The legislative district boundaries have shifted in plans that likely await the Governor’s veto pen and subsequent General Assembly override, but for more than candidates and incumbents, this process will add a healthy dose of chaos to an already chaotic election season.
If the districts move forward this year the shifts will mean additional work for the State Board of Elections, which is preparing for May primary races in the current legislative districts. However, new maps mean new precincts, disappearing voting locations, and lots of confused voters who will need to be notified of where to vote and who is on their ballot. There will also be clarifications needed for candidates now running in new districts, and those who have bundled campaign cash for districts they no longer live in or are not up for election this year.
For the campaign cash side of things Rep. Kevin Bratcher, R-Louisville, is expected to propose a bill Wednesday clarifying that candidates now running in a district other than the one they raised money for can keep that campaign cash and not have to return it to donors or donate it to their caucus committee. There are currently conflicting opinions in statute dictating what candidates are supposed to do with their campaign cash.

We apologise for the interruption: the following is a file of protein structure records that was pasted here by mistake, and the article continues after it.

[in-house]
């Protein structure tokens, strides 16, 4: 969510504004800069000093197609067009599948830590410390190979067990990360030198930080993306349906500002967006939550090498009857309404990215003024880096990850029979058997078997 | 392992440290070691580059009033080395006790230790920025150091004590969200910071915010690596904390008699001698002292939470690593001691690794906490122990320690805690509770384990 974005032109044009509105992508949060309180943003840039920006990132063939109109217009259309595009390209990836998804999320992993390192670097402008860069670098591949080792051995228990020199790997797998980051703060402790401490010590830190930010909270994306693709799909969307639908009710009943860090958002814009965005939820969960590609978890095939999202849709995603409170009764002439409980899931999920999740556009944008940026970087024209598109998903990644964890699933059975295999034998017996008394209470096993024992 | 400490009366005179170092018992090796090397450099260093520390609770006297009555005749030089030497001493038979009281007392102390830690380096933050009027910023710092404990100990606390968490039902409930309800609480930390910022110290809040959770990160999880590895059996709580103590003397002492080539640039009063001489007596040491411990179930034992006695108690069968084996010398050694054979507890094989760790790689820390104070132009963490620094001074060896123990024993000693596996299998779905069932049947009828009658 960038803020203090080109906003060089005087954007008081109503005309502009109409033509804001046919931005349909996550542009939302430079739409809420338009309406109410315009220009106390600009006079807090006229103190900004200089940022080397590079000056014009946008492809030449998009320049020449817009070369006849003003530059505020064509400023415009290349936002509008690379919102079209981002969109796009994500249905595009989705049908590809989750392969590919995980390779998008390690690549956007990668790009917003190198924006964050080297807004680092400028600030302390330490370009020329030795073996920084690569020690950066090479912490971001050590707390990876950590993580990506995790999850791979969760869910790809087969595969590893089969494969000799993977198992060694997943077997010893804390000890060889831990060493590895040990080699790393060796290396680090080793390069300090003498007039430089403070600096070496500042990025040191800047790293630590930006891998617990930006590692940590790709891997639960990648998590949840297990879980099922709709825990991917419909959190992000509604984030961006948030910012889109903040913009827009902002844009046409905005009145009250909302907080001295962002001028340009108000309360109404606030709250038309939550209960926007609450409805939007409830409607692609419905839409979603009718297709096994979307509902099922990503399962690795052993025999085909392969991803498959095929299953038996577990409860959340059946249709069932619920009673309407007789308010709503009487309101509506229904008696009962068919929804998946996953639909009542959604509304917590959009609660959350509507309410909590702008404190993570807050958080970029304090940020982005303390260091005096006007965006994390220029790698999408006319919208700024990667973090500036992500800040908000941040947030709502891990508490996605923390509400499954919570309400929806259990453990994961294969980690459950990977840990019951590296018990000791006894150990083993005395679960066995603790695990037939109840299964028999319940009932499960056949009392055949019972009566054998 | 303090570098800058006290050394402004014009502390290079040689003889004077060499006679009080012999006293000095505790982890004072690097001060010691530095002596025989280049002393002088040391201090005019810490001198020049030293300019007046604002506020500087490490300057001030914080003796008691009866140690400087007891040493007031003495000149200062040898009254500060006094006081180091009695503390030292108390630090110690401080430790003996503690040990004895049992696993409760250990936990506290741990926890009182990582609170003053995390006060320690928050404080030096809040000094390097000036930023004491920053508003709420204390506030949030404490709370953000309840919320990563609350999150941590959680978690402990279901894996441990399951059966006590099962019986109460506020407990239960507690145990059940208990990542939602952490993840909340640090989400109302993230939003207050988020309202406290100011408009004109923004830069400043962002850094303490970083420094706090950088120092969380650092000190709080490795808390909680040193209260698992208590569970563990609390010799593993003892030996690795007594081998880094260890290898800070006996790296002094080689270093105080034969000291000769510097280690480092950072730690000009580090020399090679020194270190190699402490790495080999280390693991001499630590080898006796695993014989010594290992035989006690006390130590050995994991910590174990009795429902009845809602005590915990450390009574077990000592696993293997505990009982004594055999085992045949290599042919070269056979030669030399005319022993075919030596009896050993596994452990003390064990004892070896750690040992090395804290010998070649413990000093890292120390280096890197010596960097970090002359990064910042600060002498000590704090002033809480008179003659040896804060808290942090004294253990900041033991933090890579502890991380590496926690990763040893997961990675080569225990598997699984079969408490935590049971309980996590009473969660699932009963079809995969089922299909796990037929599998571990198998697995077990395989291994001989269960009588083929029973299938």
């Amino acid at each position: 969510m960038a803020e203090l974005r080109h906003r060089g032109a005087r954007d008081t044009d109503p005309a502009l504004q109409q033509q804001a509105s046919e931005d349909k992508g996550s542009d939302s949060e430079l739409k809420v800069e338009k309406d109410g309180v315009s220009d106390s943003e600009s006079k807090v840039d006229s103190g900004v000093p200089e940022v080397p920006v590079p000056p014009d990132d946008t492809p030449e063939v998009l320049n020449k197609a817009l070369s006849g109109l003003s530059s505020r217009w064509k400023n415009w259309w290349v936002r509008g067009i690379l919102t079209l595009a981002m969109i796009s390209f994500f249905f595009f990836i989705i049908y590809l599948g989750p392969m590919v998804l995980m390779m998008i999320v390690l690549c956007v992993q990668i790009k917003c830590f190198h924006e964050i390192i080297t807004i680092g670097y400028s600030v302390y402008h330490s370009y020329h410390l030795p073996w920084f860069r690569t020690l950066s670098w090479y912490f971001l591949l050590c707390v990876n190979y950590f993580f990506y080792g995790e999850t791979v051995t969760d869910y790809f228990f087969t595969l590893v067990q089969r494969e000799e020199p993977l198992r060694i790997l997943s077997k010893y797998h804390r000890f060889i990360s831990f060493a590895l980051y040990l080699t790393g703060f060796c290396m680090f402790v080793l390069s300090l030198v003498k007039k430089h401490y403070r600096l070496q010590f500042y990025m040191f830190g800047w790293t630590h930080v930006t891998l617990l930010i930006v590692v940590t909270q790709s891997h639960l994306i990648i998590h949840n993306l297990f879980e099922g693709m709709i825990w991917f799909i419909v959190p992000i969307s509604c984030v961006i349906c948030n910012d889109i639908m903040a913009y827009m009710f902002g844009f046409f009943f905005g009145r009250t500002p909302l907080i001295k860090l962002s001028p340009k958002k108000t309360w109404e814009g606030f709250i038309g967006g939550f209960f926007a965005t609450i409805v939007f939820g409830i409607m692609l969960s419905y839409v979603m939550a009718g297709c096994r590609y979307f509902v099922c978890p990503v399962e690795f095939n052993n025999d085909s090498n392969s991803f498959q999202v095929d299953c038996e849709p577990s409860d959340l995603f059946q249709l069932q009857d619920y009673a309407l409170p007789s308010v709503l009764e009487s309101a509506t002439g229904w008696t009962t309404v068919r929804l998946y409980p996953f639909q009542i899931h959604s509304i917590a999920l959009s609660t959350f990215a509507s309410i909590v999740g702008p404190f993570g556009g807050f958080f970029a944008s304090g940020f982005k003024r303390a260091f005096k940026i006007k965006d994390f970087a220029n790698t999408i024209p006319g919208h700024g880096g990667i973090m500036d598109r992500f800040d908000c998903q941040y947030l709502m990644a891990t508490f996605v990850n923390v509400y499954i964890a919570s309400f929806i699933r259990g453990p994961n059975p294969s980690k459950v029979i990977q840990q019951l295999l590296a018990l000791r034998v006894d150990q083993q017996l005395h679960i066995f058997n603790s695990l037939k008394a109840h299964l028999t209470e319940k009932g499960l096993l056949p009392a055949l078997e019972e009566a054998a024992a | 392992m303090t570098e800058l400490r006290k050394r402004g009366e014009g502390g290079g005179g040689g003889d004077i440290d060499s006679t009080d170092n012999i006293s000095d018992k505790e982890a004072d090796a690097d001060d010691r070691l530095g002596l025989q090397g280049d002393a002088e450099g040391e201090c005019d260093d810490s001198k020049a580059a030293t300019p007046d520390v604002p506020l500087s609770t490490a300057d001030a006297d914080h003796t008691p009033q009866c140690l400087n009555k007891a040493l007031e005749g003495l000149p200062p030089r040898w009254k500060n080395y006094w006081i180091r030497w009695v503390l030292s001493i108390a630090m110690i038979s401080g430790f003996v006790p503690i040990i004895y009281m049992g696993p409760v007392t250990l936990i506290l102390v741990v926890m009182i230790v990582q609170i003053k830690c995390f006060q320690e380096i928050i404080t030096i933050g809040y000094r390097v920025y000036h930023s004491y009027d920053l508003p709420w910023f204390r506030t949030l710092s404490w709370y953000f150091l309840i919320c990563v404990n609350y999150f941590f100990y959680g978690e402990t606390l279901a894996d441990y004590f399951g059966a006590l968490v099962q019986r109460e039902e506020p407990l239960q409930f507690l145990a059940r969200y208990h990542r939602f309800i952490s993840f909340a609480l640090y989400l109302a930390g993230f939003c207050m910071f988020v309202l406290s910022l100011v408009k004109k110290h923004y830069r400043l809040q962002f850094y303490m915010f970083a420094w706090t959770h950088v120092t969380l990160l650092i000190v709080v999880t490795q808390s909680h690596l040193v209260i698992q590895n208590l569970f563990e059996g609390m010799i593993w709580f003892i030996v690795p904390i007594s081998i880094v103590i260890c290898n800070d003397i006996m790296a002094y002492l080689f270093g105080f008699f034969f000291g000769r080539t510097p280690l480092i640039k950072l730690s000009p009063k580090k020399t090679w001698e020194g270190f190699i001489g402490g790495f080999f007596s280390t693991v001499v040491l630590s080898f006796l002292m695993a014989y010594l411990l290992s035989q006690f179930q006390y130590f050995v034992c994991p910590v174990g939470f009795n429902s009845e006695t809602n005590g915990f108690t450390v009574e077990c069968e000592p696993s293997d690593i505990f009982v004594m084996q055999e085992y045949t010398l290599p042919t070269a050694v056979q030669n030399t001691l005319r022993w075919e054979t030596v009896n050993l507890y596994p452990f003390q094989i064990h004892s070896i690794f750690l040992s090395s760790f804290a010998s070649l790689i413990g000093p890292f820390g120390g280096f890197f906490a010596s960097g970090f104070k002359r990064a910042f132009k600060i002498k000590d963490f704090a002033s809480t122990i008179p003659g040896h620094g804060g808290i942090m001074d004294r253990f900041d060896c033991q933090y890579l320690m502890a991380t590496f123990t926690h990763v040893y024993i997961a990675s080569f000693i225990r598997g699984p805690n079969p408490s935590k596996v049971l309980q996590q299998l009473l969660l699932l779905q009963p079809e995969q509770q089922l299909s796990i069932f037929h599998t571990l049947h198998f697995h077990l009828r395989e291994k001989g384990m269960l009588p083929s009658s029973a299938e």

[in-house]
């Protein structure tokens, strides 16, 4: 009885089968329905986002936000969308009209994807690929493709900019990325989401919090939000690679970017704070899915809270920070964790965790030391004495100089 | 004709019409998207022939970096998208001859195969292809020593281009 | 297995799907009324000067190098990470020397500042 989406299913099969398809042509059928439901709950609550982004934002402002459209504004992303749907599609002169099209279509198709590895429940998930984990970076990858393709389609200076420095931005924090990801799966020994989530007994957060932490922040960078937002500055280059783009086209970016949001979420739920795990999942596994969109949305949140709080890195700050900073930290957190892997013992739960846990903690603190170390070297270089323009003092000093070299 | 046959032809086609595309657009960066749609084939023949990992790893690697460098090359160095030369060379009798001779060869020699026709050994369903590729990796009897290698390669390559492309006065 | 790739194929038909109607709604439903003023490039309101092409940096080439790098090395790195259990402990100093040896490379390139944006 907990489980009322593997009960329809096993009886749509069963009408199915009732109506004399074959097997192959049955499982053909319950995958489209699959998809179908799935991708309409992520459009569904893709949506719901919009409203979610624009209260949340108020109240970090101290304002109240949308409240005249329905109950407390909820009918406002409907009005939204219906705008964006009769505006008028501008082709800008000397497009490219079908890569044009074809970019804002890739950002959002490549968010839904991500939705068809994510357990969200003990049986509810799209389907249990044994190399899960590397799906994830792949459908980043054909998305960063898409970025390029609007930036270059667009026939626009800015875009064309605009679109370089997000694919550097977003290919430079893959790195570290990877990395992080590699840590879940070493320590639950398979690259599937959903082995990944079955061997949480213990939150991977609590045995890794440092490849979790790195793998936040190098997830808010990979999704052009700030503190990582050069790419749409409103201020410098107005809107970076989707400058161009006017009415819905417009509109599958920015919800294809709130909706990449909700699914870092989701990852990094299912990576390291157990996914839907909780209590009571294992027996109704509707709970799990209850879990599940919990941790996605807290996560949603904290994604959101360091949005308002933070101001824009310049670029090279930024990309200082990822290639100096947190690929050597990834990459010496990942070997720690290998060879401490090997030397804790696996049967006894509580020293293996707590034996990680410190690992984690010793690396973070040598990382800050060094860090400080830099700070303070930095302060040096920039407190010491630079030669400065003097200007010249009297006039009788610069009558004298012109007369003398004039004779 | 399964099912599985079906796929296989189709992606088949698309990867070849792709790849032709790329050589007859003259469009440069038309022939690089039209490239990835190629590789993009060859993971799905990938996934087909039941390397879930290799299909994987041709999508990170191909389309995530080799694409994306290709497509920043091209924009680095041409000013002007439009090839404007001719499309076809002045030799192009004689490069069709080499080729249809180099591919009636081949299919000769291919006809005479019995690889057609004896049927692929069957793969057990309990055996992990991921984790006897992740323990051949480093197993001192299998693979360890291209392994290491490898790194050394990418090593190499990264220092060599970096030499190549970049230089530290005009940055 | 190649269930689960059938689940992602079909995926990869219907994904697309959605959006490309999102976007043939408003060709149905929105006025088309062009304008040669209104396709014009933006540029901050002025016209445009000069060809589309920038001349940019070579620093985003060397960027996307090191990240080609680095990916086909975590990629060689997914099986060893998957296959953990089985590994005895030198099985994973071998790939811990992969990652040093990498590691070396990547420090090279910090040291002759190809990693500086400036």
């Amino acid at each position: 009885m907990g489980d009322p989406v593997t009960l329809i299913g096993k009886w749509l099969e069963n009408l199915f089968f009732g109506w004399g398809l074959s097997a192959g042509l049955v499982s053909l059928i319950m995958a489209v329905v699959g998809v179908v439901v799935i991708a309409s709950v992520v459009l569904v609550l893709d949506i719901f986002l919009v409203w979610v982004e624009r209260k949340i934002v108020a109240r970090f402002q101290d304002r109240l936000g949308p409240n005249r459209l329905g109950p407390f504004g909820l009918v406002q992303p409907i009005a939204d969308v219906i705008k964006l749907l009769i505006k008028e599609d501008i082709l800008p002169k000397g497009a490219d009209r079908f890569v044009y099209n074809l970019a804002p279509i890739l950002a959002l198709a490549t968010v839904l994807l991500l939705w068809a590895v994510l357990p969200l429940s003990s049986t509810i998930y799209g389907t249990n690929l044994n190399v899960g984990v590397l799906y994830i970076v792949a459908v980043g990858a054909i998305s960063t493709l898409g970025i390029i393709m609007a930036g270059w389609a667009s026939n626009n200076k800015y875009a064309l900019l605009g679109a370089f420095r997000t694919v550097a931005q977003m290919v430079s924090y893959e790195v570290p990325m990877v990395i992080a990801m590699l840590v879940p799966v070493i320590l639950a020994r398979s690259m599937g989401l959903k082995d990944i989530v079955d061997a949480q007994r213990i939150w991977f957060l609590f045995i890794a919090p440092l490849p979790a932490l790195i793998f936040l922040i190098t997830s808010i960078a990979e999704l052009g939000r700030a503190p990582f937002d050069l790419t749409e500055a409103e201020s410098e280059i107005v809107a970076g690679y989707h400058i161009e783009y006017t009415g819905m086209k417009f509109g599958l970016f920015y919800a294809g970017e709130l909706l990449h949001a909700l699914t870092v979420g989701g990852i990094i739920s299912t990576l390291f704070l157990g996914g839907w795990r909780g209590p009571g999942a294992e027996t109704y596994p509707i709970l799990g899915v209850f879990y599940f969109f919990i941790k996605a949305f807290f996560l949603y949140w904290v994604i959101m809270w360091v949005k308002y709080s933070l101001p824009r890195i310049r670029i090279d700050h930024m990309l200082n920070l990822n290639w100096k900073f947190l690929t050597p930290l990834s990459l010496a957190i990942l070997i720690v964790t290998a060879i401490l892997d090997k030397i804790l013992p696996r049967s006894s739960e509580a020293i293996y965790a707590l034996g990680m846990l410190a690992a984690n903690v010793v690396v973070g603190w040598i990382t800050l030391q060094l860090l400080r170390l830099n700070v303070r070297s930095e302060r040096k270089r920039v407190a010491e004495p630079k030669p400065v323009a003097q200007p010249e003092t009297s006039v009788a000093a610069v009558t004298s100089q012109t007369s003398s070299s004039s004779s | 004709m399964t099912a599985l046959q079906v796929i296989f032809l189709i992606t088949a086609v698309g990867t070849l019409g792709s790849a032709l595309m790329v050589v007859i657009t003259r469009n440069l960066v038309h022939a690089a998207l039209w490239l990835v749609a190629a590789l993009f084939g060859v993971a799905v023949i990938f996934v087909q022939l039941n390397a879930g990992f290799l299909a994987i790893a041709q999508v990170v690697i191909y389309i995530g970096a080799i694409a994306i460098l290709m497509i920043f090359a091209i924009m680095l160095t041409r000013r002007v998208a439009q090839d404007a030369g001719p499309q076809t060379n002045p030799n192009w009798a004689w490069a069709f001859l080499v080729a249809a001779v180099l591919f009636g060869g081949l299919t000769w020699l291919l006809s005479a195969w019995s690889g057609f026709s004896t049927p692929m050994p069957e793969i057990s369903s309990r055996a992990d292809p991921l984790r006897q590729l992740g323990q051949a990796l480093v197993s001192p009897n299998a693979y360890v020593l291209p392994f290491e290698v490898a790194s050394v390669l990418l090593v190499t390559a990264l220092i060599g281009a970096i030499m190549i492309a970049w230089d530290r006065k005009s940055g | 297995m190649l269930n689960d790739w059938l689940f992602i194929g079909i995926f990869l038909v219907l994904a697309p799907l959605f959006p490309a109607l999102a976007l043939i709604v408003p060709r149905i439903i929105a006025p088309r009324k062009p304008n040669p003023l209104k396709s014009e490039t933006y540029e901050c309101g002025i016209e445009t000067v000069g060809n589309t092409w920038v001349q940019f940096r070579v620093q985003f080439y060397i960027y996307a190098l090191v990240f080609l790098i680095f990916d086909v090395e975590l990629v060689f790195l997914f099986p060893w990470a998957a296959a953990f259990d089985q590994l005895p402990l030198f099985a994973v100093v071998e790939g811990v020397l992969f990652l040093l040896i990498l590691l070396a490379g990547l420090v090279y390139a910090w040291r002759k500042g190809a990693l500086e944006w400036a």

Bratcher told Kentucky Fried Politics the bill would deal with legislative, judicial, and local districts and put into statute that candidates can keep their donations even if the district the donations were for shifted during the redistricting process.
“It’s not fair. It’s just not right, change the number and lose your donations,” Bratcher said, adding that House leadership is going to fast track the bill that would go into effect right away if passed and signed by the governor.
If that process does not work, candidates could, in theory, donate it to a campaign caucus committee that then returns those funds to the candidates in their new districts. Of course, on paper, some of the districts were drawn in an effort to block certain already filed candidates – and in more than one case that was done by Republicans to Republicans.
During the last redistricting process in 2012, the Court slowed the process down halting the maps which gave the State Board of Elections and other entities related to elections in Kentucky time to prepare. In 2013, then-Secretary of State Alison Lundergan Grimes, D-Kentucky, used funds from her office to assist the State Board with postage to notify voters of their voting locations.
Kentucky Secretary of State Mike Adams, R-Kentucky, referred questions on preparedness to the State Board of Elections which did not immediately respond to a request for comment on their preparedness.
This year, the legality and constitutionality of the new maps could also be contested, potentially delaying the maps from taking effect. Marc Elias a Washington D.C.-based attorney recently listed Kentucky on a shortlist of states for litigation related to redistricting.